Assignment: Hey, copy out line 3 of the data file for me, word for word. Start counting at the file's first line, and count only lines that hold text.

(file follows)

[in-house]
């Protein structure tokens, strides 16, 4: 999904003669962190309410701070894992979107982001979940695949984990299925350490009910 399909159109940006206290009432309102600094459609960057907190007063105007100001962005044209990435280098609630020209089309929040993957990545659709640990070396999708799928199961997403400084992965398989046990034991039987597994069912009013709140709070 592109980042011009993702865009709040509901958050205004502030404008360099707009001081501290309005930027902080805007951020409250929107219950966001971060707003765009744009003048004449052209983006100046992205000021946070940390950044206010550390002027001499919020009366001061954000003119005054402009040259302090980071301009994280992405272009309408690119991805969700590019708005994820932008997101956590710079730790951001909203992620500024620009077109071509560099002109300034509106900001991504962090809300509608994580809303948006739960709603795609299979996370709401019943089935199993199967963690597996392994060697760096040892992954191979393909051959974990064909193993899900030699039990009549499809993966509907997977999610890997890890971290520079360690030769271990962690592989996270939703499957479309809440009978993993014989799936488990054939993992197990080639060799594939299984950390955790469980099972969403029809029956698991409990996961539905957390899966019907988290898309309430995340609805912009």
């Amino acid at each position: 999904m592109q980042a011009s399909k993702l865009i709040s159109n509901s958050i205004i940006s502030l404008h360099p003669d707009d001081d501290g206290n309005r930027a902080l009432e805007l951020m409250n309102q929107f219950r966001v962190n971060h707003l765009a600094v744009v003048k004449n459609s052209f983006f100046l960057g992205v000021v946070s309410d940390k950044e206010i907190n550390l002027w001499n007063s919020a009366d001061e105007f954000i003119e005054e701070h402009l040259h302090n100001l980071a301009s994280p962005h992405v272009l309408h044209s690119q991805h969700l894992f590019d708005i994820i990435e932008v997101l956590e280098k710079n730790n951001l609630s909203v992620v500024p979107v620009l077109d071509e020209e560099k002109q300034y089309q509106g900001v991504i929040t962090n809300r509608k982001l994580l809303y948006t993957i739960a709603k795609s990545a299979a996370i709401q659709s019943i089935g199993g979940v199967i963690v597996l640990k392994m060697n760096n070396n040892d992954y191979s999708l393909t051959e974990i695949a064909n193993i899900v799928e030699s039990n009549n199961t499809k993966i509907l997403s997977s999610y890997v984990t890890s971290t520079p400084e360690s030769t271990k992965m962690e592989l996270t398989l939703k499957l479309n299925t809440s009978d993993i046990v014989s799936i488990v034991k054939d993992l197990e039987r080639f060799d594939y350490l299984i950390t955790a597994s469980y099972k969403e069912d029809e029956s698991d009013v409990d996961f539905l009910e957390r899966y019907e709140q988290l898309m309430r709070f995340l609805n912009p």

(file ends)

């Amino acid at each position: 999904m592109q980042a011009s399909k993702l865009i709040s159109n509901s958050i205004i940006s502030l404008h360099p003669d707009d001081d501290g206290n309005r930027a902080l009432e805007l951020m409250n309102q929107f219950r966001v962190n971060h707003l765009a600094v744009v003048k004449n459609s052209f983006f100046l960057g992205v000021v946070s309410d940390k950044e206010i907190n550390l002027w001499n007063s919020a009366d001061e105007f954000i003119e005054e701070h402009l040259h302090n100001l980071a301009s994280p962005h992405v272009l309408h044209s690119q991805h969700l894992f590019d708005i994820i990435e932008v997101l956590e280098k710079n730790n951001l609630s909203v992620v500024p979107v620009l077109d071509e020209e560099k002109q300034y089309q509106g900001v991504i929040t962090n809300r509608k982001l994580l809303y948006t993957i739960a709603k795609s990545a299979a996370i709401q659709s019943i089935g199993g979940v199967i963690v597996l640990k392994m060697n760096n070396n040892d992954y191979s999708l393909t051959e974990i695949a064909n193993i899900v799928e030699s039990n009549n199961t499809k993966i509907l997403s997977s999610y890997v984990t890890s971290t520079p400084e360690s030769t271990k992965m962690e592989l996270t398989l939703k499957l479309n299925t809440s009978d993993i046990v014989s799936i488990v034991k054939d993992l197990e039987r080639f060799d594939y350490l299984i950390t955790a597994s469980y099972k969403e069912d029809e029956s698991d009013v409990d996961f539905l009910e957390r899966y019907e709140q988290l898309m309430r709070f995340l609805n912009p």